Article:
Waa Whānau

The man in the uniform is Private Morgan Manu Waa - 25930.  His older brother on the left is my Koro, Private Royal Waa - 62790.

Whānau Collection
Submitted by repzneffex on Thu, 11/03/2010 - 00:30

Comments (4)

Tena Koutou Could you help me I am studying for my Diploma for Early Childhood. I have an asignment regarding how the war effected Maori whanau. From a truelife experience theis would help me. Could I use your picture in a powerpoint. I have a five minute speech korero to present to my class.

Anaru Mark Kiwara - Te Whaiti ScholarKia OraThe following account is an abridged brief account of life prior and during the Second World War as verbally told to me (the writer) by my mother. It is the intention of the writer that it only serves to point you in another direction as to how to interpret your initial question. Unfortunately my mother has declined a request for a photo and also I asked that you do not qoute me (my full name) or what I have written here with name attached in your final presentation. Thank you for respecting our privacy.According to my mother who turns 86 years old this month she found the years prior to the war most hardest than the war years. You would need to read and understand this in context and that is life during the depression years was very hard insomuch that few were employed and those that were either had to work extremely hard to keep there jobs or the work was limited to perhaps a few hours here and there. You had to make do with your lot as the saying goes. However circumstances changed with the outbreak of war. Our men and women were taken overseas to serve in the war and also this war needed to be fuelled and fed and armoured. Thus the cogs of industry began turning and our women filled those vacancies left by our departing soilders. Opportunity created the vehicle to survive, true to say that in spite of the horrors of war many those back home were indeed being spared and living in freedom. Hard? It depends on how you look at it in various ways. Definitely in that our loved ones were taken away and for many never to see them again. Lifestyle wise - the war created opportunites for those back home to continue to keep the home fires burning in some instances many made considerable tidy profits from the war!In closing life during the war took its toll in many shapes and forms what is most interesting is that everyone pulled together and worked towards a common goal and that is freedom for all. It can be said that together they developed a culture which provided them with a new sense of belonging and indeed enriched them far more than we may ever know or will know!Kia OraAnaru Mark Kiwara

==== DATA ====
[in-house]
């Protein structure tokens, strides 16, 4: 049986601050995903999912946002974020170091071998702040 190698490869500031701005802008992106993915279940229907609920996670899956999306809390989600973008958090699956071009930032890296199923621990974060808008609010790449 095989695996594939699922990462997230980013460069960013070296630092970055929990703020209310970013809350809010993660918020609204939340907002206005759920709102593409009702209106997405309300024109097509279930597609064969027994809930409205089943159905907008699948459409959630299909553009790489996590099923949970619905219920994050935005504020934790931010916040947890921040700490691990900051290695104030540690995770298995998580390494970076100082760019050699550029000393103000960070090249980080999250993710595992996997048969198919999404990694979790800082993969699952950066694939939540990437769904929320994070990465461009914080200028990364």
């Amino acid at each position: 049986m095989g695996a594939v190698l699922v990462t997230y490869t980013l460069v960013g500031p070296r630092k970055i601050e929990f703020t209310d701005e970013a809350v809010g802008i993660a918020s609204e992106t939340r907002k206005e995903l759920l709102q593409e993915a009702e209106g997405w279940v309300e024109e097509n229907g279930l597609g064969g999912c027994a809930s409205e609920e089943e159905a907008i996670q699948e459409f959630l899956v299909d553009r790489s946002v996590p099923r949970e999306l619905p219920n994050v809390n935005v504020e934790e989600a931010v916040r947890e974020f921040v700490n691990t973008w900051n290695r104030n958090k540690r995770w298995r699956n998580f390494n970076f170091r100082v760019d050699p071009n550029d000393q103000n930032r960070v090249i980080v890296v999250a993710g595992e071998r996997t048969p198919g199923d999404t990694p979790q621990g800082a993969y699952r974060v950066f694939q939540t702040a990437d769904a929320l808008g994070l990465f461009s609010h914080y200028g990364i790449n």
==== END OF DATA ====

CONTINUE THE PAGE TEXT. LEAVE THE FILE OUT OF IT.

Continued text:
I cannot give you permission to use my photo's. But I would suggest that you take your own Journey and re-search your own Whakapapa regarding the 28th Maori Battalion. I'm sure you would find the journey well worth while.  I thank you for asking and thank you for respecting my wishes. All the best with your theis. Hinemihi Patara

Kia ora The man in the uniform is my dad Royal Waa (your grandfather my niece) and the man in the suit next to him is his father (Te) Manu Waa (your greatgrandfather). I think the lady next to my dad is his sister Napi Waa. Sorry niece, only just seen this picture so only now able to make corrections.